The Stock Market, Leading Indicators, QE & the Bernanke Put

We’ve covered QE quite a bit over the years.  I’ve repeatedly referred to it as the most over-hyped policy, perhaps ever.  After all, it’s just an asset swap of reserves for bonds that doesn’t change the private sector’s net financial assets, perhaps changes interest rates marginally and primarily works via the questionable “wealth effect” it has by getting high frequency traders all excited.

So it was interesting in recent months after QE3 was initiated when some economists started cheering the positive impacts the Fed was having on the economy because the stock market started to rally.  The problem is, the stock market is not really a leading indicator of anything.  The stock market is the summation of the guesses from a bunch of highly irrational participants using highly inadequate information to place these guesses.  Further, the entire premise of a “wealth effect” from the stock market is flawed because the stock market is actually nominal wealth.   To make your spending decisions on the current values of the price of Apple or the S&P 500 is a highly unreliable way to earn an income (not that some people don’t do it, but most people don’t).  If the policy in QE doesn’t actually translate in a real change to the underlying assets the S&P 500 represents then any nominal wealth changes (as a result of inefficient guesses) will not likely last (thereby creating only a temporary wealth effect)  So the impact of this “wealth effect” is highly questionable to begin with.  It has a certain ponzi aspect to it similar to a company that just buys back shares perpetually without ever actually investing anything in its underlying operations.  That might boost EPS for a while, but eventually the growth of profits needs to be established by more than just fewer shares outstanding.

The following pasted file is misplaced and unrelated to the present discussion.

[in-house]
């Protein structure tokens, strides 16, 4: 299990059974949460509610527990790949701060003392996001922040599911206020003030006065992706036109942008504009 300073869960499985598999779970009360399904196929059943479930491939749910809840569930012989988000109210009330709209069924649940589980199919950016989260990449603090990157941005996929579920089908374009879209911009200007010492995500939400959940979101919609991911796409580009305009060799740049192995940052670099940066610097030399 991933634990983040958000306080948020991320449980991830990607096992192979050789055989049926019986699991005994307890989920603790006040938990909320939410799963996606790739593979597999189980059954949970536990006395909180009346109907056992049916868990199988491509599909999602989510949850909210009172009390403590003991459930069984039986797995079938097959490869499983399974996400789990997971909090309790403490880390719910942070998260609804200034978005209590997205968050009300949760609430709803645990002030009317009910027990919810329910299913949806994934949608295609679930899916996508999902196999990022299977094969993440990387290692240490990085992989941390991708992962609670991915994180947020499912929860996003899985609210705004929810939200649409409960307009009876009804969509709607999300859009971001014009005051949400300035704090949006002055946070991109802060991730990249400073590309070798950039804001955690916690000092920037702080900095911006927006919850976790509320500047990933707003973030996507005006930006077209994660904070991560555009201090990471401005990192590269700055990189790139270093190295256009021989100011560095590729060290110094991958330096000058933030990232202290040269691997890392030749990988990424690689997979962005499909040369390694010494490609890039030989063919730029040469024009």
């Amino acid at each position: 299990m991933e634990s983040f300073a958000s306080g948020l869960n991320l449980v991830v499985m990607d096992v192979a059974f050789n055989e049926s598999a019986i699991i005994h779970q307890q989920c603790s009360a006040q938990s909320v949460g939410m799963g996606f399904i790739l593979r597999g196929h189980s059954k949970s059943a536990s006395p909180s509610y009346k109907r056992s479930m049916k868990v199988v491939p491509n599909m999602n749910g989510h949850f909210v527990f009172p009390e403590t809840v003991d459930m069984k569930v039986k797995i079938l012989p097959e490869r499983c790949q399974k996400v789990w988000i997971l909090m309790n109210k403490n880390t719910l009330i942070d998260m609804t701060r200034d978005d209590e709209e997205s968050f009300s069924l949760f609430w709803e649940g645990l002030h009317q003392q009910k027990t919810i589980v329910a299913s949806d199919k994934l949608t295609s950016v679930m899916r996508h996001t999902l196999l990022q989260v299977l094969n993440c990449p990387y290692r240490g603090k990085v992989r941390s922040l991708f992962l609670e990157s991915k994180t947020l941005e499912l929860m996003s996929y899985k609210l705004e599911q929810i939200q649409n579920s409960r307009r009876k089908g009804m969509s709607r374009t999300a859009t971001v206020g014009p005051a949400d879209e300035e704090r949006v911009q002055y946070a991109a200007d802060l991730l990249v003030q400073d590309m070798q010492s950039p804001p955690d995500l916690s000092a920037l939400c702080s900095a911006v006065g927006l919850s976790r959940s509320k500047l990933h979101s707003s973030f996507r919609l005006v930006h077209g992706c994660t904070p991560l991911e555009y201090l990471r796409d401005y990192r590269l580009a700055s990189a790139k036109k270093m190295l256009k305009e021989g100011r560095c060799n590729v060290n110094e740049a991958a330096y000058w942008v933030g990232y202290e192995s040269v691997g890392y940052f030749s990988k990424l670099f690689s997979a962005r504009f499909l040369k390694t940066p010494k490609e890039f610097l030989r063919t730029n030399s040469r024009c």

Anyhow, I rambled on quite a bit there.  But as the market tumble a bit here I have to keep asking this question that I’ve been asking since QE3 was initiated.  Did the Fed just buy high only to sell lower?  QE1 & QE2 were established when the market was cratering.  So the market’s response afterwards gave the appearance that the Fed’s policies were highly effective.  But QE3 was established after a huge rally in the stock market.  Does that mean we will finally be able to put the nail in the QE coffin if the market doesn’t respond as it did following QE1 and QE2?  Probably not.  Faith in monetary policy is something that will never die.   That faith might not be misplaced outside of a balance sheet recession, but in the current environment we’re still betting on a naked emperor….